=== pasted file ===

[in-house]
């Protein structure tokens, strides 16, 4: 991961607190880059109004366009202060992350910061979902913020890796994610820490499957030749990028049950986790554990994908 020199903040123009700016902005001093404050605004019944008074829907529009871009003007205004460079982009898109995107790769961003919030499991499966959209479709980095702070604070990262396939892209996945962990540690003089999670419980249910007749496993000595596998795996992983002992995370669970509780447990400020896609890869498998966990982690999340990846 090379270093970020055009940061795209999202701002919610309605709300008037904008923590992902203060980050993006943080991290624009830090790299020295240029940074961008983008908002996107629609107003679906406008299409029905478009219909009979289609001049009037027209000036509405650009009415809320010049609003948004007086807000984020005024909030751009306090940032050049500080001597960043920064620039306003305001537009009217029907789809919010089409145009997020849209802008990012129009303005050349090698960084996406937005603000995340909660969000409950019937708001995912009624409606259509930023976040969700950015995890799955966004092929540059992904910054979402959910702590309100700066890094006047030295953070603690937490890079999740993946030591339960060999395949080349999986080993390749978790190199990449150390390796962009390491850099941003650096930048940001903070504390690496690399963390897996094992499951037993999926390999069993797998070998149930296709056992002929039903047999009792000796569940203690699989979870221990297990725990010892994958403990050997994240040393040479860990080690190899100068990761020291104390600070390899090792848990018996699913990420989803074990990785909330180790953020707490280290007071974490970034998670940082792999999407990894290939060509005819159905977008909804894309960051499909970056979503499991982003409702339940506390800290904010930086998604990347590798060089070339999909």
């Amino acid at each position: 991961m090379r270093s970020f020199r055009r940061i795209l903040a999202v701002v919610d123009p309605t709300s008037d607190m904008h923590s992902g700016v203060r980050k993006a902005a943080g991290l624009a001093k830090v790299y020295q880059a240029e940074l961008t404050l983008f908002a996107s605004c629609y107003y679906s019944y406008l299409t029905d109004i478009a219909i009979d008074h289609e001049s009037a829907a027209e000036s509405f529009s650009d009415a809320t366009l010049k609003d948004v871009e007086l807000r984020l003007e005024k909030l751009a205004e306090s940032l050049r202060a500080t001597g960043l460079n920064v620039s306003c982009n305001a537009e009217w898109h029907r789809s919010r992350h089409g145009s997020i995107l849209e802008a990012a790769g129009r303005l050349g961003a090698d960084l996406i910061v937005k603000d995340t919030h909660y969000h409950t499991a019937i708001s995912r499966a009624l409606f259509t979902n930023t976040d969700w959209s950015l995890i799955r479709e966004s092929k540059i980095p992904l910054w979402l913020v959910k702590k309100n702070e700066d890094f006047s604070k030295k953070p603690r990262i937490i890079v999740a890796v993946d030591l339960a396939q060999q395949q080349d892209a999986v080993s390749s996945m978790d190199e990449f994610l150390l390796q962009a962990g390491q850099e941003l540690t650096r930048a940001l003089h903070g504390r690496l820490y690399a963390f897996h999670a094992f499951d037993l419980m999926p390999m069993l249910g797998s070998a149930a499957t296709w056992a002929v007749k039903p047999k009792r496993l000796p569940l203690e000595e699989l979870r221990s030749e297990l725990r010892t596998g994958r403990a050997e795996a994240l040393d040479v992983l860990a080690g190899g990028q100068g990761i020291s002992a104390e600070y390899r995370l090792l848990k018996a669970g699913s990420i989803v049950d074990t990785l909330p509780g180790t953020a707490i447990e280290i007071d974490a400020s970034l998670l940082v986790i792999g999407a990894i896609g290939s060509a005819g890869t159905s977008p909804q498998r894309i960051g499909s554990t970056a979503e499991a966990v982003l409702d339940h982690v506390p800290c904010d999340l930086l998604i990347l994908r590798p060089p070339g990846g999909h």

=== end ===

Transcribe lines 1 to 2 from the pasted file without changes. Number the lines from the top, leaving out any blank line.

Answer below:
[in-house]
């Protein structure tokens, strides 16, 4: 991961607190880059109004366009202060992350910061979902913020890796994610820490499957030749990028049950986790554990994908 020199903040123009700016902005001093404050605004019944008074829907529009871009003007205004460079982009898109995107790769961003919030499991499966959209479709980095702070604070990262396939892209996945962990540690003089999670419980249910007749496993000595596998795996992983002992995370669970509780447990400020896609890869498998966990982690999340990846 090379270093970020055009940061795209999202701002919610309605709300008037904008923590992902203060980050993006943080991290624009830090790299020295240029940074961008983008908002996107629609107003679906406008299409029905478009219909009979289609001049009037027209000036509405650009009415809320010049609003948004007086807000984020005024909030751009306090940032050049500080001597960043920064620039306003305001537009009217029907789809919010089409145009997020849209802008990012129009303005050349090698960084996406937005603000995340909660969000409950019937708001995912009624409606259509930023976040969700950015995890799955966004092929540059992904910054979402959910702590309100700066890094006047030295953070603690937490890079999740993946030591339960060999395949080349999986080993390749978790190199990449150390390796962009390491850099941003650096930048940001903070504390690496690399963390897996094992499951037993999926390999069993797998070998149930296709056992002929039903047999009792000796569940203690699989979870221990297990725990010892994958403990050997994240040393040479860990080690190899100068990761020291104390600070390899090792848990018996699913990420989803074990990785909330180790953020707490280290007071974490970034998670940082792999999407990894290939060509005819159905977008909804894309960051499909970056979503499991982003409702339940506390800290904010930086998604990347590798060089070339999909």